SELLERSBURG, Ind. (AP) — A southern Indiana woman who lost parts of both her legs last year when a deadly tornado destroyed her home says she is working to regain physical and mental strength and that many good things have come of the tragedy.
Stephanie Decker, a 38-year-old Frankfort native, protected her two young children from falling debris on March 2, 2012, as the twister demolished her family's house near Henryville, Ind., about 20 miles north of Louisville. She's now learning to walk on prosthetic legs.
Decker has since lobbied for legislation that would require private insurers to give amputees in her native Kentucky greater access to advanced prosthetics, The Courier-Journal reported Thursday. The bill advanced out of a Kentucky House committee Wednesday.
Decker has also appeared on national television, accompanied her family on a pre-game visit with the New York Yankees and visited the Oval Office with her family. She appealed to President Barack Obama in June for greater access for amputees to current prosthetic technology, which has greatly advanced in response to American military personnel injuries.
"So many good things have come from this accident," Decker told The Courier-Journal. "I know that's kind of strange to say."
Decker plans to mark Saturday's tornado anniversary by inviting friends, relatives and supporters to sign the framework of the family's new home in Sellersburg. The tornado killed at least 35 people and injured many others in Southern Indiana and Kentucky. Thousands of buildings were damaged or destroyed.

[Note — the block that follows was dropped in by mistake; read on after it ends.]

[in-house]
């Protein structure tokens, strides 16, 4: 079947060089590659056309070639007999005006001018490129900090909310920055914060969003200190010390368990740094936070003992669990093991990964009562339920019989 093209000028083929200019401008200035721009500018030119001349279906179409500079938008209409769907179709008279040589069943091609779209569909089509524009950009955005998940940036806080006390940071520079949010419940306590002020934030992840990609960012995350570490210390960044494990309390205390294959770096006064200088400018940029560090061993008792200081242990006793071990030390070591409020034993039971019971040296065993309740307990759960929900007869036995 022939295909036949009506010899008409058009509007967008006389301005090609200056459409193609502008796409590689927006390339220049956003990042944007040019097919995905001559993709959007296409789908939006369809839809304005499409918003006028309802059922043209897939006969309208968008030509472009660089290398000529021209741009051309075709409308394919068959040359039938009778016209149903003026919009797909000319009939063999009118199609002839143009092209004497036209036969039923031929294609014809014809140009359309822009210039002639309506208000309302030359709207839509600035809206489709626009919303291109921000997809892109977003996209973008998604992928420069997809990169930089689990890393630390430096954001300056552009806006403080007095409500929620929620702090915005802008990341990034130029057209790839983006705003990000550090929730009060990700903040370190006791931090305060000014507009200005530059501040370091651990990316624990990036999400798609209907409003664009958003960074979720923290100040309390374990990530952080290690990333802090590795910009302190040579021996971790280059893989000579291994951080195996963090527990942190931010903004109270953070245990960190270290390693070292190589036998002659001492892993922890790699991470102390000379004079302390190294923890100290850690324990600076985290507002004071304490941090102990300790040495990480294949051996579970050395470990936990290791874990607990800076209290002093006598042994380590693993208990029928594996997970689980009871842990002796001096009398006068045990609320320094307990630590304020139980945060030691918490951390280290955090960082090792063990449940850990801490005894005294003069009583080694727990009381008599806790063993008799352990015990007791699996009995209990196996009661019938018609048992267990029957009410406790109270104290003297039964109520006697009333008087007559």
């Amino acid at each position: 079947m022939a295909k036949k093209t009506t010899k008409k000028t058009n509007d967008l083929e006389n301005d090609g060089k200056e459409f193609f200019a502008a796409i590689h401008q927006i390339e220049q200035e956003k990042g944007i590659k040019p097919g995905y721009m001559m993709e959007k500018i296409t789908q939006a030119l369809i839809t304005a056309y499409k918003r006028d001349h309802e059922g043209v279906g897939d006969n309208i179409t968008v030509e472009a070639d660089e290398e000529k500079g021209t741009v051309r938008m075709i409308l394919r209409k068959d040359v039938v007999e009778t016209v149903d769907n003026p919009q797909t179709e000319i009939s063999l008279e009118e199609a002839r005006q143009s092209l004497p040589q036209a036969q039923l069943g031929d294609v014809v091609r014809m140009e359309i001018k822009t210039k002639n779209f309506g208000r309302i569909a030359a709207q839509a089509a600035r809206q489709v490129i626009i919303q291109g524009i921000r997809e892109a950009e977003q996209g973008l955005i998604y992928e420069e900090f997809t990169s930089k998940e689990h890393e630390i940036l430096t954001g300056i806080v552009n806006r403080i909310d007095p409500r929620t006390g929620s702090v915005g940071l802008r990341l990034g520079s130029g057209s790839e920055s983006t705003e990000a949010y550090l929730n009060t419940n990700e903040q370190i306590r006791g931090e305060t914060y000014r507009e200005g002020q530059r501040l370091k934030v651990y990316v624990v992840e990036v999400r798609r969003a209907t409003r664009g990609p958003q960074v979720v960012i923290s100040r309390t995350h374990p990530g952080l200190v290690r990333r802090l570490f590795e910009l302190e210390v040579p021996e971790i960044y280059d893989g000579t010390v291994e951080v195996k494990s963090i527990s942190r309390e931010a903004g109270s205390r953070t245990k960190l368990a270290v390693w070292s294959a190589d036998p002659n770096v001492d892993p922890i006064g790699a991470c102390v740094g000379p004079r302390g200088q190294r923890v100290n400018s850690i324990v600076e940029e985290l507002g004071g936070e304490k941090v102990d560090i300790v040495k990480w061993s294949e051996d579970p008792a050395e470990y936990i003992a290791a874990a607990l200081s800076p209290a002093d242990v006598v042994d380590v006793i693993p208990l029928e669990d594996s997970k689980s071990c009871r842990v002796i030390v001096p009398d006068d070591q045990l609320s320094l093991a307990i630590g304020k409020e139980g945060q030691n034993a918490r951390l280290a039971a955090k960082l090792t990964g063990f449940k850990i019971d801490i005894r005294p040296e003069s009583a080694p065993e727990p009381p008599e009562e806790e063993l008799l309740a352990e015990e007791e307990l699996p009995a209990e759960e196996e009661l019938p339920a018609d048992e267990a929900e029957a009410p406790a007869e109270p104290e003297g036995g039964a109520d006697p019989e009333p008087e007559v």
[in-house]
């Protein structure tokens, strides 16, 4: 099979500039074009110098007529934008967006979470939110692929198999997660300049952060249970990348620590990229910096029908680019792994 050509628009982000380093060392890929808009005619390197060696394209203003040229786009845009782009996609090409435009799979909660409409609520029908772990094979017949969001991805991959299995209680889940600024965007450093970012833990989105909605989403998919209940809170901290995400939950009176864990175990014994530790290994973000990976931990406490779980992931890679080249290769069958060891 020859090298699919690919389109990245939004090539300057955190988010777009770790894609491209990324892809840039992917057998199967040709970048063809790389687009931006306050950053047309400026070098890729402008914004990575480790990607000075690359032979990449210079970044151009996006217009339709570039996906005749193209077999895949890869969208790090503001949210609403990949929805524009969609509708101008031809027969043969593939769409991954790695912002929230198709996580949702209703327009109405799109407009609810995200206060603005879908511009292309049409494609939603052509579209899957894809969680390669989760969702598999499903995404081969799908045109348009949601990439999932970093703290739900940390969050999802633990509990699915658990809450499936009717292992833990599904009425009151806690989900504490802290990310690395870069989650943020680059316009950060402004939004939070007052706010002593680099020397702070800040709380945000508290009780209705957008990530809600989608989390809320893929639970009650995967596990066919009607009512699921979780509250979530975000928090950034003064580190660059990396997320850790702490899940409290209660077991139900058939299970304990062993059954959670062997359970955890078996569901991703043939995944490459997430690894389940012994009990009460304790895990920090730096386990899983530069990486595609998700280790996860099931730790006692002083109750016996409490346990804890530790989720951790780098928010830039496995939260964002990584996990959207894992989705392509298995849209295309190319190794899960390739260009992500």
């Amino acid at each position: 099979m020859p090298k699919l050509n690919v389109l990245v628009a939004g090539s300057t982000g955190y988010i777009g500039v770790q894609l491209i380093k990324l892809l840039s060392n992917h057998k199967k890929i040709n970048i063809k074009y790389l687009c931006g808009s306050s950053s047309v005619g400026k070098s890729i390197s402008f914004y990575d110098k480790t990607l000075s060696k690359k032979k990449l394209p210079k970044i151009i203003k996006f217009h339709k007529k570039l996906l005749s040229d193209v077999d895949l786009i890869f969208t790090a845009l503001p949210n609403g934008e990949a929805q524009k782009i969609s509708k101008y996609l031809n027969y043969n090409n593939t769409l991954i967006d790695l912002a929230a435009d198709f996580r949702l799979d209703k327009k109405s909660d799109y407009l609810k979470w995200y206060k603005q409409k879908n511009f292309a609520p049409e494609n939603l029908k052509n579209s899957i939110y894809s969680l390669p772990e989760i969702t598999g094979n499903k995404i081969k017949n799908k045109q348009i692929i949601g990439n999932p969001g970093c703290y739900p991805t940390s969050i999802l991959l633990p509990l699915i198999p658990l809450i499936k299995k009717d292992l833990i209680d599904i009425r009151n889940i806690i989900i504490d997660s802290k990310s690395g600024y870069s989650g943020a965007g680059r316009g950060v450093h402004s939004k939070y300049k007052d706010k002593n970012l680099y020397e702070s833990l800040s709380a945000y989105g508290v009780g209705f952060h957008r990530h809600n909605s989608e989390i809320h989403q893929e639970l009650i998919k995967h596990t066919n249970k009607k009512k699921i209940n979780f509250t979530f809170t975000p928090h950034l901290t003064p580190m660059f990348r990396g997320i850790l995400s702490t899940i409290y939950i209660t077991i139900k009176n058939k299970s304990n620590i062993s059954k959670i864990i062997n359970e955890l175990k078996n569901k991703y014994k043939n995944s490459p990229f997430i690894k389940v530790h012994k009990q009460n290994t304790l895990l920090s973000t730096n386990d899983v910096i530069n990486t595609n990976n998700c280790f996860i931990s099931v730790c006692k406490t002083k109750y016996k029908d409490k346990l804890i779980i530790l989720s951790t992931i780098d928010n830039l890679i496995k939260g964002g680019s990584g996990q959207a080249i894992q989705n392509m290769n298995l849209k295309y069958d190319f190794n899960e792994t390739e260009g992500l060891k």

The afternoon of March 2, 2012, Decker picked up her two children — Dominic, 9, and Reese, 6 — from school while her husband, Joe, was still at work at Silver Creek High School in Sellersburg. When the tornado hit, Decker huddled over her two children in the basement as a steel beam, bricks and other debris fell. She was rescued from the basement and taken to a hospital. She had surgery, and two months later stood on her first prosthetic leg.
She has since resumed a regular routine.
"I get up in the morning and instead of putting on a pair of shoes, I put on a pair of legs," Decker said. "And then my day begins. It's fixing lunches, getting kids off to school. I then usually head off to the gym. ... It's one of the things that has really helped me get physically and mentally back in shape."
Decker still runs errands at the store and takes her kids to baseball, softball and basketball games. She walks with the help of a cane and her right prosthetic ankle has a setting for driving.
"Our life doesn't revolve around this tornado," she said. "We more think about the people who are still suffering out there."